And yet, none of that matters. Under SOPA, every single one of the services that Abe uses can be obliterated from his view without him having any remedy. Abe may wake up one morning and not be able to access any of his photos of his children. Neither he, nor his students, would be able to access any of his lectures. His trove of smart online discussions would likewise evaporate and he wouldn’t even be able to complain about it on his blog. And, in every case, he has absolutely no power to try to regain access. That may sound far-fetched but under SOPA, all that needs to happen for this scenario to come true is for the Attorney General to decide that some part of PickUpShelf, SunStream, SpeakFree and NewLeaflet would be copyright infringement in the US. If a court agrees, and with no guarantee of an adversarial proceeding that seems very likely, the entire site is “disappeared” from the US internet. When that happens Abe has NO remedy. None. No way of getting the photos of his kids other than leaving the United States for a country that doesn’t have overly broad censorship laws.

Okay.  This absolutely sucks.  What can I do to make sure this doesn’t pass?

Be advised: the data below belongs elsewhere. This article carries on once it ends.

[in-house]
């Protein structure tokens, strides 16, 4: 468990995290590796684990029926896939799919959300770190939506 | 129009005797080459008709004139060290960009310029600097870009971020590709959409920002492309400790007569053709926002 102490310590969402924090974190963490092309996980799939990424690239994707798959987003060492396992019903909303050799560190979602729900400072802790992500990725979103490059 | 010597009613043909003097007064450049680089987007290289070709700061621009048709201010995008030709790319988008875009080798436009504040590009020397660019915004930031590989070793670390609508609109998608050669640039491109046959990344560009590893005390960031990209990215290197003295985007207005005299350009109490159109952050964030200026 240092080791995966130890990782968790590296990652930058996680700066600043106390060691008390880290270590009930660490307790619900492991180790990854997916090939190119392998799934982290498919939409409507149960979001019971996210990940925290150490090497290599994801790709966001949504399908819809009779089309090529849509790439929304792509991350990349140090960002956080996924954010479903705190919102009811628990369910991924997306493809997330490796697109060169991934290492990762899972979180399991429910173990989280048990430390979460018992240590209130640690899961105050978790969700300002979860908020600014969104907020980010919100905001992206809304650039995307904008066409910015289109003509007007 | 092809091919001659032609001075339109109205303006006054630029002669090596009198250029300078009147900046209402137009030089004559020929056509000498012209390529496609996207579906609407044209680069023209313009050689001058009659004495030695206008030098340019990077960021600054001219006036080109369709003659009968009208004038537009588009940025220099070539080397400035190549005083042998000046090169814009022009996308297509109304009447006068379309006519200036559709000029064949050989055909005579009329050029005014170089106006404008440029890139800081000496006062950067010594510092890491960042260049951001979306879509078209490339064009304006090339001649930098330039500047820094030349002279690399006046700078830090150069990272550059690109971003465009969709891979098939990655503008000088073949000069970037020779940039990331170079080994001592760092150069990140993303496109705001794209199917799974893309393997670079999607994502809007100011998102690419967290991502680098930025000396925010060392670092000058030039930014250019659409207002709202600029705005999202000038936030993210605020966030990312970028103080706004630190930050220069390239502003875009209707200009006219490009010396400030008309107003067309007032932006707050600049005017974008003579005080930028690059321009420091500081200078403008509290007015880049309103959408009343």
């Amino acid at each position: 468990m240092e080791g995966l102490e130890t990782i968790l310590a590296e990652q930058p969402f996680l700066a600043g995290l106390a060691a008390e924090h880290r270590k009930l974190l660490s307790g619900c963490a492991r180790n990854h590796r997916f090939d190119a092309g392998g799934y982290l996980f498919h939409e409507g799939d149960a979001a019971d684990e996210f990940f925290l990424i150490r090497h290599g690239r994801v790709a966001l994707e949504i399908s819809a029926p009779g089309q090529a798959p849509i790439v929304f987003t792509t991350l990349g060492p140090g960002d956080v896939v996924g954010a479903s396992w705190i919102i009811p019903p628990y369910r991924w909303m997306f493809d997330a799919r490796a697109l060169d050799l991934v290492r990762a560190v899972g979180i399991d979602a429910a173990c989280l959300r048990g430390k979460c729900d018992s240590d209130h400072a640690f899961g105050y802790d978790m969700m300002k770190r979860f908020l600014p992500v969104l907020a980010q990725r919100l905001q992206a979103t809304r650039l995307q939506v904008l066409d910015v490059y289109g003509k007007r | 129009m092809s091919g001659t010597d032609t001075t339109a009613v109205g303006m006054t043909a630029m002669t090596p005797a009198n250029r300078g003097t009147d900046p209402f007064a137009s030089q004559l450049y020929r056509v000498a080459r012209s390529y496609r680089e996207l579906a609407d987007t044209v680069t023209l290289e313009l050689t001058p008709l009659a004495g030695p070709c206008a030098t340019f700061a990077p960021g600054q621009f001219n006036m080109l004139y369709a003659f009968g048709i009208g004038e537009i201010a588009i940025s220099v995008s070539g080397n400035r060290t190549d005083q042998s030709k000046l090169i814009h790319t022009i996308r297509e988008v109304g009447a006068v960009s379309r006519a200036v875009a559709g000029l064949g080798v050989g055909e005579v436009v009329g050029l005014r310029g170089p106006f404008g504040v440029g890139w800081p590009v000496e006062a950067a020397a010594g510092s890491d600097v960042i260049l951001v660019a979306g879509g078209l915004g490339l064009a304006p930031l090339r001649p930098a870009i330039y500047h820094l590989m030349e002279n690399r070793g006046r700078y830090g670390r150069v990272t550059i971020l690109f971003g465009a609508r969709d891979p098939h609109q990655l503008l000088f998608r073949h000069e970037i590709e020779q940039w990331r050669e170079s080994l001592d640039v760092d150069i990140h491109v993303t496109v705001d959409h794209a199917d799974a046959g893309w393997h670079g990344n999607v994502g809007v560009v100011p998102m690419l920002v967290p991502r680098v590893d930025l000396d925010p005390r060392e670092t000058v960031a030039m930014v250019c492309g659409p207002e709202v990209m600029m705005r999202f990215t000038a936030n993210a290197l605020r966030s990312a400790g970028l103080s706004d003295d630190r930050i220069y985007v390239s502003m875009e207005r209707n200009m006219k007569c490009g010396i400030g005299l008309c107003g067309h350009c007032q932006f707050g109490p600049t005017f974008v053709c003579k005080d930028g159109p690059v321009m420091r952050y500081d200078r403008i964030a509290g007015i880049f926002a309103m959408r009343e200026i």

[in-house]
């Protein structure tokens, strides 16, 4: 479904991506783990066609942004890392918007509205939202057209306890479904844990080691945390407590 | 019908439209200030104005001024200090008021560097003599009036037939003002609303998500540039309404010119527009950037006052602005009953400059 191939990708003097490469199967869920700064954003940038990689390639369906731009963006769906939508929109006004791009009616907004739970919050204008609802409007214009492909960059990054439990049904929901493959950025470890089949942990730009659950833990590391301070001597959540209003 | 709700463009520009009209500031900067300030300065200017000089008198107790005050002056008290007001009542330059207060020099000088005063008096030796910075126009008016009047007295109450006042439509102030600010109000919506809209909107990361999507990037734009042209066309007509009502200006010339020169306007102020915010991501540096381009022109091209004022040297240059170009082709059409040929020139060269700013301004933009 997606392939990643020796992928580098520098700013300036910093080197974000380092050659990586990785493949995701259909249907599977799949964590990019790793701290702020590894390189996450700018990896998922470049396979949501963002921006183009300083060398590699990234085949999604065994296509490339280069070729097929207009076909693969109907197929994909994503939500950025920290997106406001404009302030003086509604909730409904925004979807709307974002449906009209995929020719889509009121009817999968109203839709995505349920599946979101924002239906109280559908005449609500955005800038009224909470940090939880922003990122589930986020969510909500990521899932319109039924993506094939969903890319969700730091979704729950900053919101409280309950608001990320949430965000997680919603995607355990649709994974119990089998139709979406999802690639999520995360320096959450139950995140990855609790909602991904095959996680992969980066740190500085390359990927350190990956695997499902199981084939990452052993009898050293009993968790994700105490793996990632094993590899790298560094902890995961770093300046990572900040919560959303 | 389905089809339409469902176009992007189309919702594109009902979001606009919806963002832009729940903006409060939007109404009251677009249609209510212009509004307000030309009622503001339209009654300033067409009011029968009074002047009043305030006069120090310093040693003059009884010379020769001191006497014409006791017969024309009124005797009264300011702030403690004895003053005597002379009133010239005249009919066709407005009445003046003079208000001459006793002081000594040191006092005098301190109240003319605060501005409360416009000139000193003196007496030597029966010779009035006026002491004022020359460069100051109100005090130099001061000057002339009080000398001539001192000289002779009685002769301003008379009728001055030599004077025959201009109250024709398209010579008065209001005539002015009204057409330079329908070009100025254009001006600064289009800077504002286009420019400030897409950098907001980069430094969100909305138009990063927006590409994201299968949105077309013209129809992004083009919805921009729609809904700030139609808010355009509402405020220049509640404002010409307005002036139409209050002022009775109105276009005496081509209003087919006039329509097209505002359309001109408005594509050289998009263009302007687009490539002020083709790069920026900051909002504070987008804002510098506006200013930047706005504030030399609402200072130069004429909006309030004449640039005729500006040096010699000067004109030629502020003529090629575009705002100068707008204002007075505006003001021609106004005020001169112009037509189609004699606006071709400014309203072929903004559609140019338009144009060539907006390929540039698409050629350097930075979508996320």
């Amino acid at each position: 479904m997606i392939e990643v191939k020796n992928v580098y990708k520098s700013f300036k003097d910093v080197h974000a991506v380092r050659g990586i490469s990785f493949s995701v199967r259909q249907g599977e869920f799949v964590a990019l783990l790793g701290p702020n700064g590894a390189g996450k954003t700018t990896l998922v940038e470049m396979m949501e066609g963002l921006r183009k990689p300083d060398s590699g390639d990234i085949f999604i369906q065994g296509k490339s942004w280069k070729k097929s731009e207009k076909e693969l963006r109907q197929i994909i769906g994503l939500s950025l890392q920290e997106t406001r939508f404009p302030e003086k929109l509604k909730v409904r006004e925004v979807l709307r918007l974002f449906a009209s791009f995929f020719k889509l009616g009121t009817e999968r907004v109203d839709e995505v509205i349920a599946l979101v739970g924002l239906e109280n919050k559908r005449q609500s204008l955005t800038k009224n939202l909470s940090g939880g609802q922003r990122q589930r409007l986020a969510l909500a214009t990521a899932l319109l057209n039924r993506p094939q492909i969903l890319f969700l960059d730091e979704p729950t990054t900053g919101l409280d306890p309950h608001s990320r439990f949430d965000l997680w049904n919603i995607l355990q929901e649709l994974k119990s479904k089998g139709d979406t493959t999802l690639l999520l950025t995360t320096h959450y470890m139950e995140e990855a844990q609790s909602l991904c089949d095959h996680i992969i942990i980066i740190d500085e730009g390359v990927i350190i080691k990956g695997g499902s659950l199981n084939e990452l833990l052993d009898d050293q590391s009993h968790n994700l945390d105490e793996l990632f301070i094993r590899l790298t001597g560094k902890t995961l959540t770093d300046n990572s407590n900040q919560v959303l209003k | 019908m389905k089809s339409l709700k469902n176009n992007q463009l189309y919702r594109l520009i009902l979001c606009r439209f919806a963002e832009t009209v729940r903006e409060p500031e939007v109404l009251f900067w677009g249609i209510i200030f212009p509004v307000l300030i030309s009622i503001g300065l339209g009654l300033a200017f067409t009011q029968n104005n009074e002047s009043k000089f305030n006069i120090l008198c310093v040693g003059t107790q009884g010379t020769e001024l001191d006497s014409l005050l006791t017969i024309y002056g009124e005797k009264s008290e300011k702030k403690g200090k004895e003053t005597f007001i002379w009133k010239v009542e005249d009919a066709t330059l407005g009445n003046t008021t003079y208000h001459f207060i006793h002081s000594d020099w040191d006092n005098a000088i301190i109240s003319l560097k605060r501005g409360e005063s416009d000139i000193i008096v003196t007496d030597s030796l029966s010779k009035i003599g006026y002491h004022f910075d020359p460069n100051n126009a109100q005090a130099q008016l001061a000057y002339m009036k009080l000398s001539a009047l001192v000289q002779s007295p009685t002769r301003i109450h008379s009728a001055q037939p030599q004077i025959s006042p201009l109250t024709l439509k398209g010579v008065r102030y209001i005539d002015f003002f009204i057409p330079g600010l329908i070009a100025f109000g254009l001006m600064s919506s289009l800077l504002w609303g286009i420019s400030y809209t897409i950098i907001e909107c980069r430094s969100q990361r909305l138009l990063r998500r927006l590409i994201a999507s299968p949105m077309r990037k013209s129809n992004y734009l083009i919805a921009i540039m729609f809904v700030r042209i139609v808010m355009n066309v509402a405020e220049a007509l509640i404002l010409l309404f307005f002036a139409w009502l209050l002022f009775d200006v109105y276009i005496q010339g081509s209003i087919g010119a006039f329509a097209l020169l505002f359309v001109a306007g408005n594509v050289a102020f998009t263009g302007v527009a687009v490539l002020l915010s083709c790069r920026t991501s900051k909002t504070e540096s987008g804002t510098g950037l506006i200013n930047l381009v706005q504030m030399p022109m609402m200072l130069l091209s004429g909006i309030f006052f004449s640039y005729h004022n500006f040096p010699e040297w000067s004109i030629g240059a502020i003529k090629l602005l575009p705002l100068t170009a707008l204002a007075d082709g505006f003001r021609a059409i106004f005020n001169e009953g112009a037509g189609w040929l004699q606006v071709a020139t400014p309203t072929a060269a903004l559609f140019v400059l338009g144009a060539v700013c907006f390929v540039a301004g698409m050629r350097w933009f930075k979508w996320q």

Contact your Representatives and Senators!  Use this form for your representatives and tell him or her to vote NO on SOPA.  Go here to locate your Senators and use the link provided to find their contact information on their webpage.  If you don’t feel that sending a comment or email is enough, tweet your congressmen or women directly, or even give them a call!

What else can I do?

Use your voice.  Tweet, blog, facebook, etc your opinions on SOPA and PIPA.  Make sure everyone has the right information about the bills and why the blackout that happened today is necessary.  The more you talk about it, the more word will spread, and the more people voice their opinions, the faster we can get this bill shut down, and have a free and open Internet.

ETA: Thanks to the outpouring of support from corporations, bloggers, and petition signers everywhere, both houses of Congress have indefintely delayed votes on PIPA and SOPA.  Hooray for a victory! 


{ 3 comments… read them below or add one }

1 Molly January 19, 2012 at 8:26 am

Thank you. I really appreciate the explanation – so much simpler and easier for me to follow than the other stuff I’ve read. So nice to have smart blog-writers. 🙂


2 Christine January 19, 2012 at 11:01 am

thanks for the info! i had actually never even heard of these bills before yesterday. :/ apparently i live under a rock. 🙂


3 Elizabeth January 19, 2012 at 7:56 pm

You are both very welcome!!